• Your application is free to do whatever else it needs to do without waiting for this creation to run out.
  • When it is finished, the stream will be redirected to your code again and continue execution;
  • so it will check if the operation was successful, if it was going to sign-in asynchronously, that is, it will release the application again to do other things and
  • At the end it returns something;
  • If it was not successful, it will add the errors synchronously, that is, it will leave your application waiting (no problem, it can be a quick operation);
  • finally will return something.
04.06.2014 / 18:43

What await means

The await keyword is used to make asynchronous calls, so if the method being called is delayed, everything that comes after the call using await is suspended, waiting to be executed in a queue.

For example:

código parte 1;
await FazerAlgoQuePodeDemorar();
código parte 2;

If the function called FazerAlgoQuePodeDemorar in your internal implementation is delayed, it will stop, leaving código-parte-2 on hold, waiting to be executed after the completion of the internal processing of the called function using await .

And in the context of MVC?

An MVC action that is defined with async , allows a method within it to be called with await , causing the MVC not to occupy the queue of requests that are processed by the server, until the called method with await complete, and finally return a result.

This was done because each time a non-synchronous action is called, it occupies a thread that is available to handle requests, and there is a limit to the number of threads that do this job. Using async , the request processing thread is released to process other requests, whereas a call made with await handles the processing of the request previously made in another plan.

This is only really useful, for actions that make I / O calls, such as access to databases, requests to external servers, hard disk recordings, among other tasks that can be done asynchronously.


MSDN: Using an asynchronous controller in ASP.NET MVC

In this MSDN topic, it has a very explanatory picture of what happens, basically everything that comes after the call using await in the asynchronous action, is transferred to another thread, other than the pool that answers requests, therefore, free to attend other requests.

This blog , in English , explains exactly the asynchronous actions calls, using async and why their use causes the server to be able to serve more requests simultaneously.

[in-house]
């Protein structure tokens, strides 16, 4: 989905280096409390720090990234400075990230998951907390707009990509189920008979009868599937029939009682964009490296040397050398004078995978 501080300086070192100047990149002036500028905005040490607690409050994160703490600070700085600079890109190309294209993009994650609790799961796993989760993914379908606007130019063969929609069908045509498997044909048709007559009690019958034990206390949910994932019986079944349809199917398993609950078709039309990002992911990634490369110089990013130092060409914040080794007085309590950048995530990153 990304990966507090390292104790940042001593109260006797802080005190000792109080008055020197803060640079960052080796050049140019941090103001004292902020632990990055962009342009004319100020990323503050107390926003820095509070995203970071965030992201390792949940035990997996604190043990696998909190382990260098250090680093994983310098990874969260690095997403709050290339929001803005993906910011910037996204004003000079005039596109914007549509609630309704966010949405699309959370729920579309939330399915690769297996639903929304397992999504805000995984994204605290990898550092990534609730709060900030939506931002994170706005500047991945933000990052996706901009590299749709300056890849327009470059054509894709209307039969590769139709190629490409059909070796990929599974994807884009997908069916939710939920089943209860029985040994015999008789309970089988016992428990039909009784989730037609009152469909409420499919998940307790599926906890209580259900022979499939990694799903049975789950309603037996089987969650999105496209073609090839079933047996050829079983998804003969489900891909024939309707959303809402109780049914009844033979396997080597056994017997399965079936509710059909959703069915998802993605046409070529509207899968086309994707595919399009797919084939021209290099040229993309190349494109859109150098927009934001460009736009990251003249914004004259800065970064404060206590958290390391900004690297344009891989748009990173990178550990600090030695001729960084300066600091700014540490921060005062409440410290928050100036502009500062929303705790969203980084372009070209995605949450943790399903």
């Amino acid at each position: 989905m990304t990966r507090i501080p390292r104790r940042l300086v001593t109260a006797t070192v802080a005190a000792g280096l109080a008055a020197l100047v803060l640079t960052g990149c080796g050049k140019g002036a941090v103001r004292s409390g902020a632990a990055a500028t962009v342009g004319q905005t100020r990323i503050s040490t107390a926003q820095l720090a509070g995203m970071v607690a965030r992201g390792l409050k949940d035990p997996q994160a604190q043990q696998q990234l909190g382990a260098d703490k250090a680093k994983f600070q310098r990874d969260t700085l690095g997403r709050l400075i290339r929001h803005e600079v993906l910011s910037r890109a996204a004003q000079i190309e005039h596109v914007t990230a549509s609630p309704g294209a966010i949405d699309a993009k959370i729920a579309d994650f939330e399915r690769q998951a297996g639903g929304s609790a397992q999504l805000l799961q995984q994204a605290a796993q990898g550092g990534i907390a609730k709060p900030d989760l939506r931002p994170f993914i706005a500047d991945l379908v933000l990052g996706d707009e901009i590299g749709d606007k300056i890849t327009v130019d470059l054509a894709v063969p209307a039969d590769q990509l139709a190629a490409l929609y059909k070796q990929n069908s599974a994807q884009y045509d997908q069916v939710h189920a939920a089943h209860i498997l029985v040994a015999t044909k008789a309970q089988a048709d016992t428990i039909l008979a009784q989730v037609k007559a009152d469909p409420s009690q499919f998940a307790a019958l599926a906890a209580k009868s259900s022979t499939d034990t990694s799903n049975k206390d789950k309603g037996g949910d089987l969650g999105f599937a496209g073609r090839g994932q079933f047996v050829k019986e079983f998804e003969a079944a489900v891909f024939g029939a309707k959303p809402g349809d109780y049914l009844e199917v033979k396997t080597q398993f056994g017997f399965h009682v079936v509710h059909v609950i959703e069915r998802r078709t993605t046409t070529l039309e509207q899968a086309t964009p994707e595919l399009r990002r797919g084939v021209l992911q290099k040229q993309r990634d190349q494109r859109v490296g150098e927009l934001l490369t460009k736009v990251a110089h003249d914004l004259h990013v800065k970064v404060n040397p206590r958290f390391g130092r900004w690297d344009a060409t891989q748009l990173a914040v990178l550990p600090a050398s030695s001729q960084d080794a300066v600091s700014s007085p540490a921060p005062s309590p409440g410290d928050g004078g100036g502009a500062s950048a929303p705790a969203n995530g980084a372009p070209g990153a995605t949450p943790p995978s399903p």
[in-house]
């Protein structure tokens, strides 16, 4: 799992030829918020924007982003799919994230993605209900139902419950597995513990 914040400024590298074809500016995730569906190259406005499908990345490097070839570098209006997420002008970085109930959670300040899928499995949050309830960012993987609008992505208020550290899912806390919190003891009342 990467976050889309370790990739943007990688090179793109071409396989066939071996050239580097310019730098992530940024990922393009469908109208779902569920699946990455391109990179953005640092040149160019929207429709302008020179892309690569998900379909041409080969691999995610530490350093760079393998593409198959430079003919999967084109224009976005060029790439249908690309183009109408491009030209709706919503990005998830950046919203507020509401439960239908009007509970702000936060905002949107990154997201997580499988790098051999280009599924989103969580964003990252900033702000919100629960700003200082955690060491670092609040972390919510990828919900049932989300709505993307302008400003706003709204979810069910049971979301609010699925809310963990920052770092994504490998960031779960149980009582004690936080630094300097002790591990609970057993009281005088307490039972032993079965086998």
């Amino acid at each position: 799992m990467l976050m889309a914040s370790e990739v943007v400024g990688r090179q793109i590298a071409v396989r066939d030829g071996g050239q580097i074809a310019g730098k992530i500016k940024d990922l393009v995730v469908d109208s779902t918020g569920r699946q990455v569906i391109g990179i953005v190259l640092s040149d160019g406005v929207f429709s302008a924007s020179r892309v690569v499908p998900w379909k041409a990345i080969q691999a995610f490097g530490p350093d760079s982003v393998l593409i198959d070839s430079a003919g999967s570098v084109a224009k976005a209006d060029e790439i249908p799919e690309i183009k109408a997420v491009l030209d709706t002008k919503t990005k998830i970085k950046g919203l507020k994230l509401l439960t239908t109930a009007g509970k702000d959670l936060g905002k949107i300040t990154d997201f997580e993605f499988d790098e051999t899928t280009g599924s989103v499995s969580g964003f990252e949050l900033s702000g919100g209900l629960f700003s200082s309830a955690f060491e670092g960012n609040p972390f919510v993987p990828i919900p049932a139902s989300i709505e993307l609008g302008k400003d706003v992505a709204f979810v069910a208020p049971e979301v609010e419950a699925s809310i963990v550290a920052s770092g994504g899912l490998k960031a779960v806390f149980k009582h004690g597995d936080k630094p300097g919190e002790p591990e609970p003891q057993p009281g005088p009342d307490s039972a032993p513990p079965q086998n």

29.01.2014 / 18:24

First of all, I recommend reading Stephen Cleary's blog: link

Put simply:

From .NET 4.0, you can encapsulate a task (which can run in another thread asynchronously or not) in a class Task or Task<T> .

In this case, the method CreateAsync returns a Task<IdentityResult> which, at that moment, may be completed or not. The keyword await causes:

  • (If the Task is not completed) The current thread is free to perform other tasks until the Task completes. As soon as it is complete, the result IdentityResult will be placed in the result variable.
  • (If the Task has already completed) the result IdentityResult is placed in the variable result .
  • 29.01.2014 / 17:43

    According to the official documentation , this keyword suspends execution of a method called asynchronously, until a certain task is completed. The text on the link is more in-depth. You can also the link to the Portuguese translation .

    29.01.2014 / 17:40

    By this MSDN article , and by my understanding, await is for the method, which contains an asynchronous task, waits at the end of the task execution and finishes executing its code.

    29.01.2014 / 17:39

    The word await is a new syntax for the use of asynchronous methods. It should be placed before each asynchronous method and the method where we are should always have the async identifier before the type we have to return.

    These methods should always return void or Task. For more information see the following link. link

    29.01.2014 / 17:42